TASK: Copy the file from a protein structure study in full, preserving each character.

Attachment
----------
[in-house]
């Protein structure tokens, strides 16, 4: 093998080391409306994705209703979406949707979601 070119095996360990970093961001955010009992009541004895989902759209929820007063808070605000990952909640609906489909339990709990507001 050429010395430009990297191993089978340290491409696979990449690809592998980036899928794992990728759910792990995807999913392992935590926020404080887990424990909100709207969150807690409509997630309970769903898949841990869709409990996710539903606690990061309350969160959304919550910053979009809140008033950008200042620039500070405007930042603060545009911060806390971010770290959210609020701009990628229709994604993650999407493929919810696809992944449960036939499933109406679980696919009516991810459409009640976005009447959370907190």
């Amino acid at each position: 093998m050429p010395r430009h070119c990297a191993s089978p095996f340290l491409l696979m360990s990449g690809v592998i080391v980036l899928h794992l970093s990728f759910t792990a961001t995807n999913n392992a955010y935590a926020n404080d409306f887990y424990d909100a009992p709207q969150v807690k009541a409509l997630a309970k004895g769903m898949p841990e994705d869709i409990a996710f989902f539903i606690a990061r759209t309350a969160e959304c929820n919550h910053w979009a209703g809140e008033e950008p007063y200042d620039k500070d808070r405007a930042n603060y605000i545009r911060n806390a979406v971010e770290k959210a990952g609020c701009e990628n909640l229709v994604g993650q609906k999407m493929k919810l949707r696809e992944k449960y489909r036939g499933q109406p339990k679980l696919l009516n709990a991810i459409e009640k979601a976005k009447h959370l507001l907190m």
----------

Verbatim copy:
[in-house]
């Protein structure tokens, strides 16, 4: 093998080391409306994705209703979406949707979601 070119095996360990970093961001955010009992009541004895989902759209929820007063808070605000990952909640609906489909339990709990507001 050429010395430009990297191993089978340290491409696979990449690809592998980036899928794992990728759910792990995807999913392992935590926020404080887990424990909100709207969150807690409509997630309970769903898949841990869709409990996710539903606690990061309350969160959304919550910053979009809140008033950008200042620039500070405007930042603060545009911060806390971010770290959210609020701009990628229709994604993650999407493929919810696809992944449960036939499933109406679980696919009516991810459409009640976005009447959370907190």
């Amino acid at each position: 093998m050429p010395r430009h070119c990297a191993s089978p095996f340290l491409l696979m360990s990449g690809v592998i080391v980036l899928h794992l970093s990728f759910t792990a961001t995807n999913n392992a955010y935590a926020n404080d409306f887990y424990d909100a009992p709207q969150v807690k009541a409509l997630a309970k004895g769903m898949p841990e994705d869709i409990a996710f989902f539903i606690a990061r759209t309350a969160e959304c929820n919550h910053w979009a209703g809140e008033e950008p007063y200042d620039k500070d808070r405007a930042n603060y605000i545009r911060n806390a979406v971010e770290k959210a990952g609020c701009e990628n909640l229709v994604g993650q609906k999407m493929k919810l949707r696809e992944k449960y489909r036939g499933q109406p339990k679980l696919l009516n709990a991810i459409e009640k979601a976005k009447h959370l507001l907190m």